Draghi Clashes With Schaeuble Over Steps for Europe

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German Finance Minister Wolfgang Schaeuble
Wolfgang Schaeuble, Germany's Finance Minister, listens at a panel discussion during the IMF and World Bank Group Annual Meetings in Washington, D.C., U.S., on Oct. 9, 2014. Photographer: Andrew Harrer/Bloomberg

European Central Bank President Mario Draghi and German Finance Minister Wolfgang Schaeuble differed over what further steps to take if the euro-area economy keeps weakening as the region came under renewed foreign pressure to revive growth.

As the International Monetary Fund’s annual meeting in Washington began, Draghi pledged anew to loosen monetary policy more if needed and called on those governments with the room to ease fiscal policy to do so. By contrast, Schaeuble warned against U.S.-style quantitative easing and urged continued budgetary discipline.

The differences demonstrate the lack of a common front in euro-area policy making as its economy continues to deteriorate and the IMF estimates there is as much as a 40 percent risk of a third recession since 2008. Finance ministers and central bankers from the Group of 20 economies meet today, and Europe’s economic performance will be among the issues discussed, officials said.

“There is a concern about a deflationary spiral; we aren’t predicting it, but we want to preclude it,” Canadian Finance Minister Joe Oliver told reporters. “No one is saying it’s a piece of cake, far from it.”

Adding to the sense of division, Bundesbank President Jens Weidmann said targeting the amount of assets owned by the ECB is a risky endeavor. Draghi has suggested the balance sheet could be boosted by as much as 1 trillion euros ($1.26 trillion) although he backpedaled on that this month.

“It worries me quite a bit, there’s a risk related to the announcement of a balance-sheet target, together with the two purchase programs,” Weidmann said in Washington late yesterday.

The danger is “that we’ll buy these assets overpriced” and that would transfer risk from banks to the central bank, he said.

Sluggish Growth

The euro-area has re-emerged as the main concern of officials worldwide after its economy stalled in the second quarter and inflation slowed to the weakest in almost five years. The IMF this week cut its euro-area growth forecasts to 0.8 percent for 2014 and 1.3 percent next year and said the ECB should consider buying government debt.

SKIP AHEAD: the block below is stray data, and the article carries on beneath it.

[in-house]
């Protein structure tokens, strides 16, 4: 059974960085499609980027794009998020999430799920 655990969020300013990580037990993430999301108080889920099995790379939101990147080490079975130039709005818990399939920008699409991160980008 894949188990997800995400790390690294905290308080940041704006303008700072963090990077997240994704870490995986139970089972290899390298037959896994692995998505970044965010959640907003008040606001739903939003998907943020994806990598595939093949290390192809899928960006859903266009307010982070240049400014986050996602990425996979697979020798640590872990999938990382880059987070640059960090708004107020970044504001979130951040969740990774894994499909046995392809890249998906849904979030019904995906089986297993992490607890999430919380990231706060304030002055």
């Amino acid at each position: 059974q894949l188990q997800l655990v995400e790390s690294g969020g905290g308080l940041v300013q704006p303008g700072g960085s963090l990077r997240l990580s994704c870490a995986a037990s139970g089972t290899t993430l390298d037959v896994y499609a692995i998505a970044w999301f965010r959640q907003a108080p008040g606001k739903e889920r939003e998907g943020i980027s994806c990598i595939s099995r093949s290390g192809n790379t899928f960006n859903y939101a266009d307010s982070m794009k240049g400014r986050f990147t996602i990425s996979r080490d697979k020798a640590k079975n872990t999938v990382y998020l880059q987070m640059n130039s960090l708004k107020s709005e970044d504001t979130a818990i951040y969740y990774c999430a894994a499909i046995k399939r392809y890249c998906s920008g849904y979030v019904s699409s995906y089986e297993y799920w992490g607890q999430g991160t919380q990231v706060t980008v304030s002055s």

“More, we hope, will be done,” IMF Managing Director Christine Lagarde told reporters.

Speaking in Washington yesterday, Draghi reiterated his call on governments to overhaul their economies now and repeated the ECB is “ready to alter the size and-or the composition of our unconventional interventions, and therefore of our balance sheet, as required.”

With interest rates already at record lows, and the central bank issuing cheap loans to banks and starting to buy private-sector assets, the purchase of government bonds is the ECB’s most likely option if the economy slips further toward deflation. Draghi said investors predict the ECB will only start increasing interest rates by 2017.

Draghi’s Urgency

While the ECB has been proactive, governments have dragged their feet on structural reforms, prompting Draghi to say the region “urgently” needs to raise its potential growth rate.

“I am uncertain there will be very good times ahead if we do not reform now,” he said, adding those that are able should “exploit the available fiscal space” in European Union rules.

“It seems to me that now all these governments have a very powerful incentive to do the right thing, and that is if they don’t do the right things they will disappear forever from the political scene because they will not be re-elected,” Draghi said.

While he seconded the call for more structural reforms, Germany’s Schaeuble said governments should stick to fiscal discipline and warned that easier monetary policy is harder to introduce than it is in the U.S.

The euro area has 18 members, and another round of ECB stimulus would threaten to create a “huge moral hazard problem” by relaxing pressure on governments to revamp their economies.

‘Buy Time’

“With monetary policy you can’t solve the problems, you have to solve it with the decisions by national governments because we have no fiscal and economic union,” Schaeuble said. “Monetary policy can only accommodate, it can buy time.”

Former Bundesbank President Axel Weber also said in Washington too much was expected of the ECB, although he faulted it for allowing repayment of long-term loans which had resulted in a “de-facto tightening” of monetary policy.

Dutch Finance Minister Jeroen Dijsselbloem, who heads a group of euro-area finance ministers, said governments were too reliant on the ECB and identified France and Italy as countries that need to shake up their economies.

‘Political Stamina’

“I hope they have the political stamina to get it done,” he said.

French Finance Minister Michel Sapin said the IMF’s warnings on deflation should be heeded and that the central bank had made good decisions.

Signs of weakness in Germany show “no country is immune,” he said. “This German situation must be taken into consideration when assessing the whole euro zone.”

The German government will cut its growth forecasts for 2014 and 2015 next week, Reuters reported today, citing two unidentified people in the ruling coalition. It currently expects economic growth of 1.8 percent this year and of 2 percent in 2015.

Sitting on the same panel as Schaeuble, former U.S. Treasury Secretary Lawrence Summers likened Europe to Japan of the 1990s when it failed to do enough to combat deflation.

“That is, I believe, the path Europe is on,” Summers said. He criticized Europe for “the monolithic focus on the fiscal deficit to the exclusion of the investment deficit, which causes a growth deficit.”

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